Restaurant Brands International (QSR) is the third largest fast food outfit, the franchisor of Burger King, Tim Hortons (donuts), and Popeyes (chicken).  We like that operational risk and money invested in real estate and equipment is the franchisee’s, or actual operator.  QSR’s revenues come primarily from royalties and sales to the franchisees, which generate $34 billion in revenues annually.  The stock is down by nearly 20% from its February price.  Even if it takes three years to come back it would be a worthwhile investment, especially when you include the near 4% dividend.

Theme Parks

Perhaps the quintessential T&E stock is Walt Disney (DIS).  Its theme parks are the ultimate family destination, but Covid concerns shut them down worldwide; they are just now slowly getting back on their feet.  Of course, DIS is more than theme parks; its other segments have also been hit hard by the virus.  For example, ESPN, its sports channel, has had little content to show its audience with nearly all sports on lockdown. The stock is down by nearly a third from its pre-Covid highs.  Risk is mitigated due its film prowess and new streaming service, Disney+, which should do well whether the consumer is locked down or out and about.

Consumer Staples

You’d think that what you eat, drink or smoke would be winners whether there’s quarantine or not.   It turns out that what’s consumed at home carries much lower margins than what’s enjoyed on the road.   Think about the cost of buying a soda at the ballpark versus taking home a case.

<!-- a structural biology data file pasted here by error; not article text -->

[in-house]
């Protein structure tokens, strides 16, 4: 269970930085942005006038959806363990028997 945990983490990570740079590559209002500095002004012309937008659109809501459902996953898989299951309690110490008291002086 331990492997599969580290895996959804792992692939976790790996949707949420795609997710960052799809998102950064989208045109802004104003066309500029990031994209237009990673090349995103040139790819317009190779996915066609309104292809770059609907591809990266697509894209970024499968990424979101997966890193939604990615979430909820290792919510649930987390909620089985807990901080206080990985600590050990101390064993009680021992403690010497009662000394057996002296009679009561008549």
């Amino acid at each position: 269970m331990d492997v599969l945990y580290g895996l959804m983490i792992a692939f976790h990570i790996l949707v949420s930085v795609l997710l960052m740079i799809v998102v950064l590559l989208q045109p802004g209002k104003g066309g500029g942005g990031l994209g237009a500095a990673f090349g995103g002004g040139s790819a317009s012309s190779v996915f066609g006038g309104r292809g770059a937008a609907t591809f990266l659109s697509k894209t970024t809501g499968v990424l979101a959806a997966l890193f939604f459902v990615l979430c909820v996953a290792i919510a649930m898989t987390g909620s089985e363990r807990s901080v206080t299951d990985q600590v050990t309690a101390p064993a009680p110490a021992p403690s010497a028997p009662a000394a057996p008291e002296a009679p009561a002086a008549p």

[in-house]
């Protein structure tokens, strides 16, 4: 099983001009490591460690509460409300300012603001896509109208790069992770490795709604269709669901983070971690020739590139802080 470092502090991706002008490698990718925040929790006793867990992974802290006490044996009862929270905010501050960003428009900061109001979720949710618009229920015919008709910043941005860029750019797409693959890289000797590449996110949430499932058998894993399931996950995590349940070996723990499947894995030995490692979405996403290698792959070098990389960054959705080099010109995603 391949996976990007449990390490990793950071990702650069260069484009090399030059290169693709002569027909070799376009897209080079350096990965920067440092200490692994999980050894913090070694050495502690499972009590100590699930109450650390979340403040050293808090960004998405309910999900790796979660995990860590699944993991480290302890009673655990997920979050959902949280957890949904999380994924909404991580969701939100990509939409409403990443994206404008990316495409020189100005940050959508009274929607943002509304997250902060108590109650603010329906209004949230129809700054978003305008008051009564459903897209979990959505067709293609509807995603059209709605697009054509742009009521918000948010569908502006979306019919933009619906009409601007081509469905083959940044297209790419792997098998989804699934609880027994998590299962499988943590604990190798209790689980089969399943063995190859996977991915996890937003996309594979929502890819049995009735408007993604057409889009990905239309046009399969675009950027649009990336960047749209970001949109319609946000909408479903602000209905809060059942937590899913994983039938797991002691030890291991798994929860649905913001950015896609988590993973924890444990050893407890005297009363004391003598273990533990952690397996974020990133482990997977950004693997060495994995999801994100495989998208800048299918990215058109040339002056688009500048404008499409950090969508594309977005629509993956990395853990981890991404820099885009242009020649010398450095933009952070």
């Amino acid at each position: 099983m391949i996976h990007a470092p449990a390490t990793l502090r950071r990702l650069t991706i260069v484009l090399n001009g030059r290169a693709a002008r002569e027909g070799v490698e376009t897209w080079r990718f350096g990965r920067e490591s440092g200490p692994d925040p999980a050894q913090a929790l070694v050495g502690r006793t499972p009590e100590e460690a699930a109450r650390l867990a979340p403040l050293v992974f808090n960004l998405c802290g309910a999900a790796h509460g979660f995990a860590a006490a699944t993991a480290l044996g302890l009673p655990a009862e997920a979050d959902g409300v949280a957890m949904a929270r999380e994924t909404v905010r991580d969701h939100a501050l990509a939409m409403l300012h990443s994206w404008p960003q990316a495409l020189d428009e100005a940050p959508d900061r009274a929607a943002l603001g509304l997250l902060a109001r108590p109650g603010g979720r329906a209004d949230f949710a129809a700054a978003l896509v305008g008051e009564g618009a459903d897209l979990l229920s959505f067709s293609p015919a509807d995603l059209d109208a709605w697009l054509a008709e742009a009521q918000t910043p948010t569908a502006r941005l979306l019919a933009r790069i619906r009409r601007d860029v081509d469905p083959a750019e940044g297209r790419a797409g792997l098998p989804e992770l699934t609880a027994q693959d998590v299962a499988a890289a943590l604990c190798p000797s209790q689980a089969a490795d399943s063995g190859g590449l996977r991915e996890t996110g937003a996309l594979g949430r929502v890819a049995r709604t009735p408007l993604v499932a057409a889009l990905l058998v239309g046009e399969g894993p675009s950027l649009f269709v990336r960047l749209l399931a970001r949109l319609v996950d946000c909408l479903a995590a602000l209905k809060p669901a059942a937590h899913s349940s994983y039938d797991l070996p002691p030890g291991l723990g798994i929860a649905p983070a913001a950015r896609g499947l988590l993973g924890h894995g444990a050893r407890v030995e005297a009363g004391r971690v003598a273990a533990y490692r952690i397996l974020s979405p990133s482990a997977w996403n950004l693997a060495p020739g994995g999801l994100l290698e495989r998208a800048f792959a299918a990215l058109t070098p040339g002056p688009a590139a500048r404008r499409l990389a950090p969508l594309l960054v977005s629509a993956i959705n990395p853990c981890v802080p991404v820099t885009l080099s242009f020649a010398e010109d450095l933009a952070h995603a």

Consumables is the perfect low risk way to play the recovery trade as consumers leave their home to travel and entertain themselves.  If the second wave comes, their products won’t be abandoned, but rather enjoyed at less cost at home.  To profit, consider beer, soda and candy makers. 

Coca Cola (KO) reported that volumes and margins are down as less high-margin soda is being sold outside the home.  The stock is off nearly 25% from its pre-Covid high in February.  As travel reemerges, this stock could take back that 25%; in the meantime, enjoy the 3.6% dividend.

Hershey’s (HSY) also acknowledged that that Reese’s bars are more profitable when sold at the movies than via a bulk bag for home indulgence. The stock is more than 20% off its pre-Covid high and offers an above average 2.4% dividend.  It controls 45% of the domestic confectionary market but its sales in nearly 85 other countries only provides 10% of its revenues.  International is a potential growth opportunity.

Anheuser Busch (BUD) owns not just the leading beer brand in America, Bud Light, but also five of the planet’s top ten brands.  While beer consumption is under pressure due to hard seltzer, BUD has the distribution heft to dominate that market too.  As consumers come out of their homes, expect overall sales to grow, giving BUD an opportunity to more than double to its pre-virus high stock price. 

Note:  Of the stocks mentioned above, the following are owned by DG Dietze, his family, and or Point View clients:  SHW, CCL, MRK, AZN, MCD, SBUX, QSR, DIS, KO, HSY, and BUD.

Note: David Dietze is President and Chief Investment Strategist at Point View Wealth Management.

Point View Wealth Management is an SEC-registered investment adviser and part of Peapack Private Wealth Management. For over 25 years, Point View Wealth Management has been providing customized portfolio management services and comprehensive financial planning solutions for individuals and their families to develop and achieve their financial goals.  

Contact us at firm@ptview.com or call us at 908-598-1717 to learn more about us and how we can help you and your family meet your financial objectives.

Point View Wealth Management is located at 382 Springfield Avenue, Suite 208, in Summit.